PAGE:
The report also states, “Absolute volumes of flared gas have more than doubled between May 2011 and May 2013. In 2012 alone, flaring resulted in the loss of approximately $1 billion in fuel and the greenhouse gas emissions equivalent of adding one millions cars to the road.”
The loss rate has actually been reduced from 36% in 2011, but production has tripled in that time, meaning that an additional 266 billion cubic feet (BCF) a day is going up in smoke.
Moreover, according to the report, North Dakota gas contains other valuable products. “The natural gas from the Bakken formation contains high volumes of valuable natural gas liquids (NGLs), such as propane and natural gasoline, in addition to dry gas consisting mostly of methane. It is potential worth roughly four times that of the dry gas produced elsewhere in the United States.”
“There’s a lot of shareholder value going up in flames,” Ryan Salomon, author of the report, told Reuters.
So why can’t more be done to recover it? Well, unfortunately, according to the North Dakota Industrial Commission, the spread between the value of gas and oil, which has stayed pretty close historically, has now increased to 30 times in favor of oil in the Bakken. Even nudging up gas prices to $4 per thousand cubic feet (MCF) in recent months hasn’t made much difference. Consequently, it isn’t worthwhile trying to collect gas across widely dispersed oil fields.
Encouraging this waste is a North Dakota statute that exempts flared gas from paying any severance taxes and royalties during the first year of production. Since most fracking wells have a short lifespan, gushing forth up to 60% of their output in the first year, this makes it much easier to write off the losses.
Nonetheless, all this adds up to a colossal waste. As of the end of 2011, the amount of gas being flared each year in North Dakota was the equivalent of 25% of annual consumption in the United States and 30% Europe’s. The high burn off has moved the country up to fifth place in the world for flaring, only behind Russia, Nigeria, Iran and Iraq, and ahead of Algeria, Saudi Arabia and Venezuela. Although the World Bank says worldwide flaring has dropped by 20% since 2005, North Dakota is now pushing in the opposite direction. Altogether, 5% of the world’s gas is wasted in this way.
Efforts are being made to improve the situation: with big hitters are doing their part. Whiting Petroleum Corporation says its goal is zero emissions. Hess Corporation, which has a network of pipelines, is spending $325 million to double the capacity at its Tioga processing plant, due to open next year. Continental, the largest operator in the Bakken, says it has reduced flaring to 11% and plans to reduce it further. “Everybody makes money when the product is sold, not flared,” Jeff Hunt, vice chairman for strategic growth at Continental, told Reuters.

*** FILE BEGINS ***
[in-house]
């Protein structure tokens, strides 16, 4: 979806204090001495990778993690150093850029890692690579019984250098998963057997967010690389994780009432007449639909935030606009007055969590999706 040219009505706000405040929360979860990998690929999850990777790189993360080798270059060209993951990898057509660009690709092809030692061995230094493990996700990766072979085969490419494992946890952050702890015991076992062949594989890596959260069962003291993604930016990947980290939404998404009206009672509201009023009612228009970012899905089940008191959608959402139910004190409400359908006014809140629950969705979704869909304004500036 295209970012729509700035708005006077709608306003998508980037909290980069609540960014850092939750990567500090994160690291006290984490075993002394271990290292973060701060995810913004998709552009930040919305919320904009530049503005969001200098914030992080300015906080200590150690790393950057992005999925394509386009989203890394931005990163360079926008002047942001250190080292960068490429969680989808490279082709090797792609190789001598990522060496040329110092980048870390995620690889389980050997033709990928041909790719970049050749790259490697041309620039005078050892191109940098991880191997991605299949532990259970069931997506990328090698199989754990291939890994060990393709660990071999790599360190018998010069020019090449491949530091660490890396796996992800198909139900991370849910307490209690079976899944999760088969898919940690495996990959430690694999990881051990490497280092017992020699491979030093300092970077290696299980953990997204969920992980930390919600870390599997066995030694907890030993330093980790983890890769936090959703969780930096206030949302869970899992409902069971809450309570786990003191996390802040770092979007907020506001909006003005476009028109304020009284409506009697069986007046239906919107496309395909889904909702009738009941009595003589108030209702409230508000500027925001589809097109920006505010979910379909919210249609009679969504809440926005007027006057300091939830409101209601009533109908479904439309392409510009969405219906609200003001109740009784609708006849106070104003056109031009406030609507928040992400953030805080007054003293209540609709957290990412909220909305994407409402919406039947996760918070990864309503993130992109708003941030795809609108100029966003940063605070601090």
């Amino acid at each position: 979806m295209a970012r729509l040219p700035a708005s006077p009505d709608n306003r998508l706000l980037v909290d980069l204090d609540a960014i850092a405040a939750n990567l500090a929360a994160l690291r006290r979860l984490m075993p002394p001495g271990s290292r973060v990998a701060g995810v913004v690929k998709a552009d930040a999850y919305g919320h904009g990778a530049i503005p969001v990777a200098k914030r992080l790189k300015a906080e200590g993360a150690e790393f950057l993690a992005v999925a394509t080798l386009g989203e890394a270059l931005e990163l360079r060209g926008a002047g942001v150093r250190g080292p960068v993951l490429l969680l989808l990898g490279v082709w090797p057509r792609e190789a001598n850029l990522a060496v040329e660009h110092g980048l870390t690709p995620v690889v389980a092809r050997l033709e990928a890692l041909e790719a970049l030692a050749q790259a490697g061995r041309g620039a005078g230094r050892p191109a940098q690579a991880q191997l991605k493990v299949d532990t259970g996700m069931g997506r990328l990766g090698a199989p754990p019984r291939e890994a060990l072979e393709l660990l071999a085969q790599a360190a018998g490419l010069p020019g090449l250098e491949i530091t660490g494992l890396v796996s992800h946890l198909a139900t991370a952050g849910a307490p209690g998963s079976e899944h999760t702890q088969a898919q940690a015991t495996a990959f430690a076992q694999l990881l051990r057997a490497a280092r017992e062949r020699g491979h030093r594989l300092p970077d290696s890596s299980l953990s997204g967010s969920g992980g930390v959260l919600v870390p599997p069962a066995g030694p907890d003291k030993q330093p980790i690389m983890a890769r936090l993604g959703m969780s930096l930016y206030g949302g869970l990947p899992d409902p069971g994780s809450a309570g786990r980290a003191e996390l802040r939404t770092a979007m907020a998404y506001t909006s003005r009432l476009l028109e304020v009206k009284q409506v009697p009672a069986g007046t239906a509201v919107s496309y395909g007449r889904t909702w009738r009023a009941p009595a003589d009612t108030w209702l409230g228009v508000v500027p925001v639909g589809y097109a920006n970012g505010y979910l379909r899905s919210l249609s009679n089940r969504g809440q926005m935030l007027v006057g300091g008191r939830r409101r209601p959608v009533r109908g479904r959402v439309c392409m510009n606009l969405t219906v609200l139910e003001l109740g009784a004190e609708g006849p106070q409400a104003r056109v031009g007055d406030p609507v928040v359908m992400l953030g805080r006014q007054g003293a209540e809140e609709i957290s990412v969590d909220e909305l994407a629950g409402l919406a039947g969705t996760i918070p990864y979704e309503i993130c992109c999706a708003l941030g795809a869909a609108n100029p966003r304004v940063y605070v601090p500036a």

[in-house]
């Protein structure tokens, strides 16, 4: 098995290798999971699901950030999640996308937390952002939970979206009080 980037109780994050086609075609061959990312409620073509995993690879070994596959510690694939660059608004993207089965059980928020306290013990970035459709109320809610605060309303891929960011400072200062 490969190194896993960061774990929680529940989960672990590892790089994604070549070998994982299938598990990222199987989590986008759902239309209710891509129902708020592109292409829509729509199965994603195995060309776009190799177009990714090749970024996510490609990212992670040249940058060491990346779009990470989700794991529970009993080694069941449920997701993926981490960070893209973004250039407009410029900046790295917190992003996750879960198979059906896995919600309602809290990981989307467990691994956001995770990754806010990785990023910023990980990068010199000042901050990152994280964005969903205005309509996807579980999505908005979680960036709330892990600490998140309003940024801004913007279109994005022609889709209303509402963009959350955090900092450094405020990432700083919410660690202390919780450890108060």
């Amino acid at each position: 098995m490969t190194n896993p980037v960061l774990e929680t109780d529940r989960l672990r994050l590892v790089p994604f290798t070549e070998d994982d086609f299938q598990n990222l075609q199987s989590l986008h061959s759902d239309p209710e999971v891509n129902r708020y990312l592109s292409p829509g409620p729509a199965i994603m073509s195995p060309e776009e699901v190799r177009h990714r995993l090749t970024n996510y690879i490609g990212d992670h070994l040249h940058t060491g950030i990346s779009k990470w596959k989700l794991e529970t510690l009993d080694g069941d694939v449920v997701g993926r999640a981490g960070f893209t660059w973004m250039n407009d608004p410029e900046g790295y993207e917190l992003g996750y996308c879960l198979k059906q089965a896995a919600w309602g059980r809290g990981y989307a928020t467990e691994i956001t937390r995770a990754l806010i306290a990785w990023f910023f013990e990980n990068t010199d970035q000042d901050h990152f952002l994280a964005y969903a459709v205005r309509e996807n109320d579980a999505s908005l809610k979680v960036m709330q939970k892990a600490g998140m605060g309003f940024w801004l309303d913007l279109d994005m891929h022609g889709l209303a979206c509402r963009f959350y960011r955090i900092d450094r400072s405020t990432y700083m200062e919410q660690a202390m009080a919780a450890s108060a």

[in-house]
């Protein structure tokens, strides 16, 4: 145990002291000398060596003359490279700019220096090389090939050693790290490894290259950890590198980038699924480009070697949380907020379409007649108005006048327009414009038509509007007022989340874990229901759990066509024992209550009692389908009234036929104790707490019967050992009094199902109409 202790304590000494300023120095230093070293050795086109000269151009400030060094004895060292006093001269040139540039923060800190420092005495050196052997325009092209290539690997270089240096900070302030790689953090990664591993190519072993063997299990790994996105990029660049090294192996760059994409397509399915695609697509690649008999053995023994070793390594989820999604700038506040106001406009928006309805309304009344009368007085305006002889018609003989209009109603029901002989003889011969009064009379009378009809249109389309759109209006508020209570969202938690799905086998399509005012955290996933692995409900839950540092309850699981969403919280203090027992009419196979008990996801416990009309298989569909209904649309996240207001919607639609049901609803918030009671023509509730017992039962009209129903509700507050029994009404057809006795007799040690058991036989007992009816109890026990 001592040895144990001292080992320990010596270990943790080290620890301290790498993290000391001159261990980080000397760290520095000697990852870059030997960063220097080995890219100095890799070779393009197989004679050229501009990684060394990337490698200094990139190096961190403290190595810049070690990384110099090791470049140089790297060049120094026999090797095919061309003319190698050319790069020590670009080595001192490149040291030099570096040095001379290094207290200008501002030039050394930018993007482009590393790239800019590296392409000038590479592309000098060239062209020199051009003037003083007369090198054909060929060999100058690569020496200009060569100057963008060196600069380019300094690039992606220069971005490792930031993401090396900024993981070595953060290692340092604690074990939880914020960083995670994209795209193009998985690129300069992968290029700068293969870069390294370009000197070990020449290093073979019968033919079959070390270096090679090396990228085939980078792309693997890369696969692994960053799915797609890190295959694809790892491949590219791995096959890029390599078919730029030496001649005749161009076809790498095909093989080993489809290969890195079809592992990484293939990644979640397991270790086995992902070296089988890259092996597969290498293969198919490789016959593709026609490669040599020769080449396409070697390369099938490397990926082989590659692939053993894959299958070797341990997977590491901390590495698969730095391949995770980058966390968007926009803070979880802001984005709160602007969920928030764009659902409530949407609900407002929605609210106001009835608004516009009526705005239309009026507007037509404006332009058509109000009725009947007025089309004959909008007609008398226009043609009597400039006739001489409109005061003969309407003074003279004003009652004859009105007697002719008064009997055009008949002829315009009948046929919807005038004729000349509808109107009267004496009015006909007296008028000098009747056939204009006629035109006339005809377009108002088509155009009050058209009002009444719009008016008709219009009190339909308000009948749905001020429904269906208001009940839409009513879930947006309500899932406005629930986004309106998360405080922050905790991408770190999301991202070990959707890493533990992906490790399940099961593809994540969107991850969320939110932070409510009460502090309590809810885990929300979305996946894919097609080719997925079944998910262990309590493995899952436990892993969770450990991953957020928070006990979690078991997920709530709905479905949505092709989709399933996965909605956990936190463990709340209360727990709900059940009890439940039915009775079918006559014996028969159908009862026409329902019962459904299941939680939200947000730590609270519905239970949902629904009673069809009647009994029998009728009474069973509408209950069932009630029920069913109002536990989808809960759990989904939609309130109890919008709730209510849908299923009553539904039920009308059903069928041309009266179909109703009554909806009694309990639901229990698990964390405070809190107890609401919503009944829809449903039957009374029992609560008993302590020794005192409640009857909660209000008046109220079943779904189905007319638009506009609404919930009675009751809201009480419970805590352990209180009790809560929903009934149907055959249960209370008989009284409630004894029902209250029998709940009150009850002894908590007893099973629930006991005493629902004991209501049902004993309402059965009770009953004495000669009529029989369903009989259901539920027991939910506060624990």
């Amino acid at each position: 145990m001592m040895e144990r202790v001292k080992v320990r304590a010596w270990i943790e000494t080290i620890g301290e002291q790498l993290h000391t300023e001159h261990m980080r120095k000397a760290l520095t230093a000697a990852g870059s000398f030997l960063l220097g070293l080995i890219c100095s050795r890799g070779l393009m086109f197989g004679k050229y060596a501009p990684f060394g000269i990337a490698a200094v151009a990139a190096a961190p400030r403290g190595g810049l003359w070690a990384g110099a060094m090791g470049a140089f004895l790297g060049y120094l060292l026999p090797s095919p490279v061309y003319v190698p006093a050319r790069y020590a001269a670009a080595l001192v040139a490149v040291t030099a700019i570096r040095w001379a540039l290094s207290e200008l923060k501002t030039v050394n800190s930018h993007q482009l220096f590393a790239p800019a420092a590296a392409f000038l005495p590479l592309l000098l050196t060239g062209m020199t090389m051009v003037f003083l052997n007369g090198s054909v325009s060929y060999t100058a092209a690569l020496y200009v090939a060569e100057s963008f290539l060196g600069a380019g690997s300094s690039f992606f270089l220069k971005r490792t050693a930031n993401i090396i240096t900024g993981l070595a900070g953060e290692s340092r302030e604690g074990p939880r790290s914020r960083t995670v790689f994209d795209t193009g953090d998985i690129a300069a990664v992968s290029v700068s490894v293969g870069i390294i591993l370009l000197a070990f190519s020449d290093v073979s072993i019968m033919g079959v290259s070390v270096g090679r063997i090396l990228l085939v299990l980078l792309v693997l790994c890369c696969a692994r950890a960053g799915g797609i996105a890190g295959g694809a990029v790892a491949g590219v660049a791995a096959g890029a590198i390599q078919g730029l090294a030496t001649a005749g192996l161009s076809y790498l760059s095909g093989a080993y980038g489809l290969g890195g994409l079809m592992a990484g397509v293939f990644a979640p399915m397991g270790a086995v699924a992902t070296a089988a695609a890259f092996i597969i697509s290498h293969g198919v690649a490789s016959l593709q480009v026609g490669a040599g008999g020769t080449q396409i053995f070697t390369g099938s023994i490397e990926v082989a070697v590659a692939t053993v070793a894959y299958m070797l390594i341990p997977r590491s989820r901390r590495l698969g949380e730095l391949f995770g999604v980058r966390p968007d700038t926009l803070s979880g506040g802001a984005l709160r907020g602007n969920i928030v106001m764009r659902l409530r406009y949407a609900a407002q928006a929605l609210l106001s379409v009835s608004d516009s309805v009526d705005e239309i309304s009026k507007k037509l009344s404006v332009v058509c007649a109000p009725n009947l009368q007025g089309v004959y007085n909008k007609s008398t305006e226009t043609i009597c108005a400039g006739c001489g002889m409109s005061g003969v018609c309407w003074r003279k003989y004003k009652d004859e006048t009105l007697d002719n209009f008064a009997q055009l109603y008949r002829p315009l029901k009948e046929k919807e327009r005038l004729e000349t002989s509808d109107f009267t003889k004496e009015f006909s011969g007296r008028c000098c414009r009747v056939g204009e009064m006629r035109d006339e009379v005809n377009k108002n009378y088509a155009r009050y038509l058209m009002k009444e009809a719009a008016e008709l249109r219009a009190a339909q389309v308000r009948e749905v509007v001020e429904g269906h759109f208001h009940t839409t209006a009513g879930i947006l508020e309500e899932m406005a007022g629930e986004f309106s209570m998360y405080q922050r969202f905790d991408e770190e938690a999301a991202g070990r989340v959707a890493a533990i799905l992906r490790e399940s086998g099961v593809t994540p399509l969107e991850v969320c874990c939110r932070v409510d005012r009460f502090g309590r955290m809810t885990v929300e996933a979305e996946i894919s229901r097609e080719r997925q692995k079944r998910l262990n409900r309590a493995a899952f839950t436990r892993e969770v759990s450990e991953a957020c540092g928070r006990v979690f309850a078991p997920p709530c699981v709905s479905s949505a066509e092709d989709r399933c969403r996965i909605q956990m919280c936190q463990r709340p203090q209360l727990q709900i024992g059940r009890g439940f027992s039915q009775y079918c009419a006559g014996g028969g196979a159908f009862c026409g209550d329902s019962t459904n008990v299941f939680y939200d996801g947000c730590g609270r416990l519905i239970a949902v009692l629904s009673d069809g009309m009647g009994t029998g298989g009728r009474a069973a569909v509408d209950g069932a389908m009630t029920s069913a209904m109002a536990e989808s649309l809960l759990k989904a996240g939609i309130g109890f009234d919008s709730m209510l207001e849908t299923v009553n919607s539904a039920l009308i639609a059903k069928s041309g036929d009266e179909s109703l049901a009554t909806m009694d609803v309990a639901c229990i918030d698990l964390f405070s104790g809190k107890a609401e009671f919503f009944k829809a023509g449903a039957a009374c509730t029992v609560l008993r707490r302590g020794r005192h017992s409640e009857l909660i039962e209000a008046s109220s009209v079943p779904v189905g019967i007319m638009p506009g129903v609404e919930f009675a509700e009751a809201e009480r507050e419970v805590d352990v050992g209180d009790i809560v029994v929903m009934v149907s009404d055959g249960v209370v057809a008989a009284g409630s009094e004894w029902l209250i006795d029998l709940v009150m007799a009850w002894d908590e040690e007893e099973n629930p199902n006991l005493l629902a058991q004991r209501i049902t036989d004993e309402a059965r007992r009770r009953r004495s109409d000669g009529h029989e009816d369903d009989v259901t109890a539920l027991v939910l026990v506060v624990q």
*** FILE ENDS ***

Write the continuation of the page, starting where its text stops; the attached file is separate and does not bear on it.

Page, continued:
But it’s all those little independent companies and wildcatters that are the problem. Storage is impossible and investing in pipeline construction just too expensive. Entrepreneurs are doing their part. Mark Wald, a North Dakota native who had left for the West Coast, has returned to start Blaise Energy Inc., a company that is putting up small gas generators next to oil wells and putting the electricity on the grid. “You see the big flare up there and you say, `Something’s got to be done here,’” he told the Prairie Business.
But the long-term solution is finding new uses for natural gas and firming up the price so that its collection is worthwhile. What about our transport sector? We still import $290 billion worth of oil a year at a time when as much as half of that could be replaced with domestic gas resources. Liquid natural gas, compressed natural gas, conversion to methanol, conversion to ethanol – there are many different ways this could be promoted right now. Ford has just introduced an F-150 truck with a CNG tank and an engine that can run on either gas or gasoline. With natural gas selling at the equivalent of $2.11 a gallon (and even cheaper in some parts of the country), the new model can pay off the additional $9,000 price tag in two to three years. There are now an estimated 12,000 natural gas vehicles on the road and the number is growing rapidly. “This is an emerging technology in a mature industry,” Ford sustainability manager Jon Coleman told USA Today.
But an even better way to harvest this energy might be to design small, transportable methanol converters that could be attached to individual gas wells. Methane can be converted to methanol, the simplest alcohol, by oxidizing it with water at very high temperatures. There are 18 large methanol plants in the United States producing 2.6 billion gallons a year, most of it consumed by industry. But methanol could also substitute for gasoline in cars at lower cost with only a few adjustments to existing engines. The Indianapolis 500 racers have run on methanol for more than 40 years.
The opportunities in the Bakken are tremendous – and the need to end the waste urgent. The U.S. Energy Information Administration estimates that production in the Bakken is due to rise 40%, from 640,000 to 900,000 barrels per day by 2020. North Dakota has already passed Alaska as the second-biggest oil producing state and now stands behind only Texas, where pipeline infrastructure is already built out and less than 1% of gas is flared.
The increased production, matched with the expanding technology for using gas in cars, presents an enormous opportunity.